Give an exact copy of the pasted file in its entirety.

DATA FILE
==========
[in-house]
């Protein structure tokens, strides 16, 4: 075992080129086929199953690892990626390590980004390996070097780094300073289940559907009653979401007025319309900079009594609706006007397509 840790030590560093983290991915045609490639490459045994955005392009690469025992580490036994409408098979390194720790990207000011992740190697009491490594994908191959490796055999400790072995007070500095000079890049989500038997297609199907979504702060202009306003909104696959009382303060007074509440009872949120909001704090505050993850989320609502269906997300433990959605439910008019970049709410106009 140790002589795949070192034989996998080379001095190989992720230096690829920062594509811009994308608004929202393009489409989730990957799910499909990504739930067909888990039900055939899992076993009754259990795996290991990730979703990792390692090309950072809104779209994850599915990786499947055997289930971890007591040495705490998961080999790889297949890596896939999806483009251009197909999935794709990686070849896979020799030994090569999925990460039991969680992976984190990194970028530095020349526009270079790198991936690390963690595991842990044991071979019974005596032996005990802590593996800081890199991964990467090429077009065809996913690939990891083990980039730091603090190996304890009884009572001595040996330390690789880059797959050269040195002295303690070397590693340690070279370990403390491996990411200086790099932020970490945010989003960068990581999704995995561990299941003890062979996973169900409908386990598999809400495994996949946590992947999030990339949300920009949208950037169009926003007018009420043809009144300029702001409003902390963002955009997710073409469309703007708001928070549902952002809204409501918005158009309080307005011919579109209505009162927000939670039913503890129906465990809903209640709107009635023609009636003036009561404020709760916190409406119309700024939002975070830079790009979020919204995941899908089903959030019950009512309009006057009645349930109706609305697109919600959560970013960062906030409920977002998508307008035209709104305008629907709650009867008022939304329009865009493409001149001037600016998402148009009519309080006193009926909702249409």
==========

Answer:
[in-house]
């Protein structure tokens, strides 16, 4: 075992080129086929199953690892990626390590980004390996070097780094300073289940559907009653979401007025319309900079009594609706006007397509 840790030590560093983290991915045609490639490459045994955005392009690469025992580490036994409408098979390194720790990207000011992740190697009491490594994908191959490796055999400790072995007070500095000079890049989500038997297609199907979504702060202009306003909104696959009382303060007074509440009872949120909001704090505050993850989320609502269906997300433990959605439910008019970049709410106009 140790002589795949070192034989996998080379001095190989992720230096690829920062594509811009994308608004929202393009489409989730990957799910499909990504739930067909888990039900055939899992076993009754259990795996290991990730979703990792390692090309950072809104779209994850599915990786499947055997289930971890007591040495705490998961080999790889297949890596896939999806483009251009197909999935794709990686070849896979020799030994090569999925990460039991969680992976984190990194970028530095020349526009270079790198991936690390963690595991842990044991071979019974005596032996005990802590593996800081890199991964990467090429077009065809996913690939990891083990980039730091603090190996304890009884009572001595040996330390690789880059797959050269040195002295303690070397590693340690070279370990403390491996990411200086790099932020970490945010989003960068990581999704995995561990299941003890062979996973169900409908386990598999809400495994996949946590992947999030990339949300920009949208950037169009926003007018009420043809009144300029702001409003902390963002955009997710073409469309703007708001928070549902952002809204409501918005158009309080307005011919579109209505009162927000939670039913503890129906465990809903209640709107009635023609009636003036009561404020709760916190409406119309700024939002975070830079790009979020919204995941899908089903959030019950009512309009006057009645349930109706609305697109919600959560970013960062906030409920977002998508307008035209709104305008629907709650009867008022939304329009865009493409001149001037600016998402148009009519309080006193009926909702249409």